The herb used to be grown till fully mature and dripping with resin. The fully ripe plants would be cut at the stem and either hung in a shed with a thatch roof, or if there was no shed, piled on a mat next to the field with a piece of cloth over the top when the sun is at its hottest. In some areas where plants were left to continue regrowing every year and became trees, only the buds would be pulled off the branches. The bud was then left till resin fell on the ground and the ground became sticky. These perennial forests were chopped down in the 1990’s by the authorities under international pressure.
To ensure a smooth smoke, the buds after harvest are left out at night to collect the dew – they should be covered in dew at least twice for the best result. The fully matured seedless Kalanjuichi/Sensimilia (kalanjuichi – honeyfilled) buds (Mchila wa Nkhosa – the tails of sheep) are then chosen and packed in carefully selected and cut to size sections of banana bark.
The buds are arranged evenly in a line in the center of the banana bark sheet and given a light sprinkling of untreated water if they are too dry, with a shake of a wetted hand. The banana bark is then carefully squeezed and wrapped around the bud, then it’s unrolled and inspected and added to until the cobber is satisfied the amount of bud is even along the full length.
Fresh wet bark from hardwood trees is used to tie the buds rolled up in banana bark into a cob, this needs to be very tight – the tighter the better. One end of the bark is tied to a tree or the center post of the hut and full strength and body weight is used to wrap it as tight as possible. Some use a pestle to pound the buds down into the cob whilst packing in as much as possible and continuing to wrap tightly.
The size of the cobs should not be bigger than a big man’s penis or they will be packed too loose. They should also not be too small or there is not enough oil and bud for it to “cook” nicely. Medium is the best!
Once there are a few hundred cobs wrapped, they are placed in the sun for a day or 2 and turned so the binding bark begins to dry and tighten even more, the banana bark wrapping also starts to dry out. The cobs are then placed under the goat’s house on a double floor – the floors are bamboo or wood slats. The goats above piss and shit and this fills up the gaps between the cobs on the floor below.
The temperature in the goat shit rises and stays around 80°C and higher. The banana bark is not fully sealed, so it allows moisture to filter through by osmosis. The banana bark gives off ripening chemicals as it ferments and the binding bark continues to tighten.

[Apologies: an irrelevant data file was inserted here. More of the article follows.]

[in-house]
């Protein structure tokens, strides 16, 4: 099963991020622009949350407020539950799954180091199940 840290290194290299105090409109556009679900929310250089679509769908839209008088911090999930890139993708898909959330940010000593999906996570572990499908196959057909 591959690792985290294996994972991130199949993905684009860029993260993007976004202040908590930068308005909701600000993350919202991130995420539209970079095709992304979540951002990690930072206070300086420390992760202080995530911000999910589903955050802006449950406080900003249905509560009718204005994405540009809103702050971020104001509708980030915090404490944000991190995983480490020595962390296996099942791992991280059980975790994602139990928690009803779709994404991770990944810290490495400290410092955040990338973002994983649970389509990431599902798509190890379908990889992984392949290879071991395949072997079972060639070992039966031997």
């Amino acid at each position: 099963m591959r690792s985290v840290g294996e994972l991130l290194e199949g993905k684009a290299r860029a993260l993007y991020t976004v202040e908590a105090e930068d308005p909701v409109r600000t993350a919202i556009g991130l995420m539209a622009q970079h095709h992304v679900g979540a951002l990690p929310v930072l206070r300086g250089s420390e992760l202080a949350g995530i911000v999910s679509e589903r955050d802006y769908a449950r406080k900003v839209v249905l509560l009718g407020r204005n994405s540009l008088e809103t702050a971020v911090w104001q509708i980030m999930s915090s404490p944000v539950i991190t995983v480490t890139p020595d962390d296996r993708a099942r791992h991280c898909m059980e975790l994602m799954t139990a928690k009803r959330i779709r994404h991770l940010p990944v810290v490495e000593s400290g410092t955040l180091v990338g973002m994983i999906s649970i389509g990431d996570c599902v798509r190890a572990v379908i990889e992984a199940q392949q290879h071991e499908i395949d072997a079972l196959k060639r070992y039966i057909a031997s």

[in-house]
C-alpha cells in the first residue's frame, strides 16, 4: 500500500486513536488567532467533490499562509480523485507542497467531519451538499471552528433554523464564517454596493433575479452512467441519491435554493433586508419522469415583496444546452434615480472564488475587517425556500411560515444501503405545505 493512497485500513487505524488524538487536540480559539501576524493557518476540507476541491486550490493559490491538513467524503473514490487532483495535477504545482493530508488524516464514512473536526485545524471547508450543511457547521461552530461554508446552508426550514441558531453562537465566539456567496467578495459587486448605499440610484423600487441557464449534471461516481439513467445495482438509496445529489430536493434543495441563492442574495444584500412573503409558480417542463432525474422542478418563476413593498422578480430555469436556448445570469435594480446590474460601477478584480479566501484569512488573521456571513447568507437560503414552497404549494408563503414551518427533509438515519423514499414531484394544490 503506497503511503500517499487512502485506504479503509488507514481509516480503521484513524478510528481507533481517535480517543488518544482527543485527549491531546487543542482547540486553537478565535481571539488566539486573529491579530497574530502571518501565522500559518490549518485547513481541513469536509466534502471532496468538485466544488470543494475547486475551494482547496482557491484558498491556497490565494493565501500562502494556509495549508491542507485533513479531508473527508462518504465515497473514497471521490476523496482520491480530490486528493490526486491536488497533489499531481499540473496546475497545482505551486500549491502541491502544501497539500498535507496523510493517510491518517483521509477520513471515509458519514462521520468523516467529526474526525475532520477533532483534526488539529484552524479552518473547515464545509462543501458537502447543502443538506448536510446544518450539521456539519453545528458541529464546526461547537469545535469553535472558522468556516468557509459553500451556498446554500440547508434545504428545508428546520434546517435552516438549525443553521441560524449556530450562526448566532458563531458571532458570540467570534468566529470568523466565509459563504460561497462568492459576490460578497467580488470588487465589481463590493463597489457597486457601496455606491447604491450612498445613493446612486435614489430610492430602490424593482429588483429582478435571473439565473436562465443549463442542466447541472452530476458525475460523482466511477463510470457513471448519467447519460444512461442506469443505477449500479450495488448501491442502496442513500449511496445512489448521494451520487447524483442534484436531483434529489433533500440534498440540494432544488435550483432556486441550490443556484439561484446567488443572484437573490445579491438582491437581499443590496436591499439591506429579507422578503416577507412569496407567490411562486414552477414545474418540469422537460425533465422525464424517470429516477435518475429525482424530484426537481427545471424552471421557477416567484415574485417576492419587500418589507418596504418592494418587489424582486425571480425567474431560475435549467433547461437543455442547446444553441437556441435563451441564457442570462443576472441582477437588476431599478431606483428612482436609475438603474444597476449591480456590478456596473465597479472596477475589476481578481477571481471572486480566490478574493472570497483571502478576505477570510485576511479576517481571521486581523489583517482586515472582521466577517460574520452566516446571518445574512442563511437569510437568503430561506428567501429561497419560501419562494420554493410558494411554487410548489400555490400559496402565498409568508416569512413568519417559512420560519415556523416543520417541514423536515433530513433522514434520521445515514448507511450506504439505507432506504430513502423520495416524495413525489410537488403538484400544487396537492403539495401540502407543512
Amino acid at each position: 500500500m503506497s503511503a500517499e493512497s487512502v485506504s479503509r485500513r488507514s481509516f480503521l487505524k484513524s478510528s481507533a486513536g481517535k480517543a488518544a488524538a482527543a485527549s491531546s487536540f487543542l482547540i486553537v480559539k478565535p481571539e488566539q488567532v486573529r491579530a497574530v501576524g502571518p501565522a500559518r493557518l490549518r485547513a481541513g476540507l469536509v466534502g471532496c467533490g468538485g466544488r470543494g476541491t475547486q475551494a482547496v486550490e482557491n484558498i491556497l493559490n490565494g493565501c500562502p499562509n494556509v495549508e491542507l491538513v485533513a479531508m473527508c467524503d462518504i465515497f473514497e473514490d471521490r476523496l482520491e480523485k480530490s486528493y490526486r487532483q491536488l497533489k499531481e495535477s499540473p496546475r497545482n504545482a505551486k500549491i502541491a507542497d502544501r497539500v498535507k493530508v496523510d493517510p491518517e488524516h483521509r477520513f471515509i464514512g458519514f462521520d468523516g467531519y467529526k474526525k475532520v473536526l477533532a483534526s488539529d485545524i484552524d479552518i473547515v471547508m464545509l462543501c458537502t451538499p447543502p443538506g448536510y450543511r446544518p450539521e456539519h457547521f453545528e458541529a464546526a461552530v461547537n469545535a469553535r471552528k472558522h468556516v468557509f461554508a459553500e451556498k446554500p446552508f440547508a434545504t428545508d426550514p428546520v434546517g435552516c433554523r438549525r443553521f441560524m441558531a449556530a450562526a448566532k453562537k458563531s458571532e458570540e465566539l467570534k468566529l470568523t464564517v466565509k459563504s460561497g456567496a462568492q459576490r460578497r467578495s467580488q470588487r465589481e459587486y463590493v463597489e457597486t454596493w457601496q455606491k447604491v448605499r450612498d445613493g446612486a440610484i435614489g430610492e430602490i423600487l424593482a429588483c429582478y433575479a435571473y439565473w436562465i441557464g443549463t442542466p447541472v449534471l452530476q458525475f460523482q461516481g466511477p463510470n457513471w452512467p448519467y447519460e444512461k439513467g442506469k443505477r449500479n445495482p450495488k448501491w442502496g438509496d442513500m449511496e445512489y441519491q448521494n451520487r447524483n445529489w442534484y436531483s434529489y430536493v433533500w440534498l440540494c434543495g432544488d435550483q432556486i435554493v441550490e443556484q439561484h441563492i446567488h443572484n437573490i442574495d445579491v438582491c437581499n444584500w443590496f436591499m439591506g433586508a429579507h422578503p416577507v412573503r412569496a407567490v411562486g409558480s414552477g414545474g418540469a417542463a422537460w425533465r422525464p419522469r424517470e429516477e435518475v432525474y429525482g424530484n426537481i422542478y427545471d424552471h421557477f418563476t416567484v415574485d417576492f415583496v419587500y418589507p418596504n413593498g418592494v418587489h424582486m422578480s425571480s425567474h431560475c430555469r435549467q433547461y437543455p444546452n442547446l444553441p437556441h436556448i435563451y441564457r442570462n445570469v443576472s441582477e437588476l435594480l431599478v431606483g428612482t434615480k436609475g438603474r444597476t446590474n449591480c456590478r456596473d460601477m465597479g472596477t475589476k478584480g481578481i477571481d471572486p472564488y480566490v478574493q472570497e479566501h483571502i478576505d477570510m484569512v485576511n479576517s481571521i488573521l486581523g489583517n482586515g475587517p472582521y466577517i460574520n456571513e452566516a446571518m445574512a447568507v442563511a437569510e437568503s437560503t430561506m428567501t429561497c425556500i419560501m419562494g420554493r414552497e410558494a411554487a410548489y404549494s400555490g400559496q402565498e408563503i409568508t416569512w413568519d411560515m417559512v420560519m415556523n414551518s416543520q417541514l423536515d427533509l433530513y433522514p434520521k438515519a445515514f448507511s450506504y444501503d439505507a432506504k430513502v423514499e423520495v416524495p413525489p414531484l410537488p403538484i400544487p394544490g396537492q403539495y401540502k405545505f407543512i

The cobs would be removed after at least 40days, but most would leave them till the next harvest when the space is required for reloading with freshly wrapped cobs. Only fully fermented and cured weed from the harvest before last is ready for consumption and smoked.
The best cobs would turn to a sticky solid mass called “pula”. Now a name forgotten for weed and instead used for finger hash or charras. Nowadays, goats are no longer kept in sheds as there are no livestock predators anymore so the traditional way is difficult to find.
More original curing methods
Another method was to bury the cobs in the waste husk left over when brewing local maize beer. This would also ferment and it would not only give the herb a special flavour, but also a golden colour. The longer it was left, the darker the color and the harder and more resinous the final product.
Sometimes the buds would be smoke-cured for a couple of days or hours with hardwood smoke similar to the process for dark fired tobacco. This would help to prevent any unwanted fungus or bacteria from spoiling the fermentation once packed in the cob. After curing, the cobs would sometimes also be smoke-cured before storage and to ensure they were insect and rot resistant.
In dry areas where there were no banana trees, tribes sometimes use the leaves that cover the maize cob and make smaller cobs. These are inferior but do sometimes turn the bud a reddish Colour. Other methods include tightly compressing and packing the buds in the cleaned out hollow sections of certain reeds, perhaps ones containing DMT were favoured. The reeds would be plugged and be left to ferment in a suitable place where the temperature remains stable and preferably warm.
Clay pots of a specific design were also used for curing, they were packed tightly with fresh bud and sealed for months before being smashed open to reveal a solid pot shaped cured stash. The best cobs are traditionally stored after curing in the thatch of the roof of the hut and are to be enjoyed with friends. It was always so hard, one needed a knife or a hacksaw and tough fingers to crush it so it could be smoked. The colors and stickiness would vary from the famous Gold to the super potent black, the red, the purple and the green and brown. Each one was known to have certain qualities and were used for specific reasons. One made you feel happily drunk and the other was known for its knockout action. The tarry sticky black one was famous for being so strong the joint would never be finished in one sitting, even in a group of heavy smokers. The resin would soak the joint after a few pulls and lips would be black. The gold one made you so high that it made Malawi famous!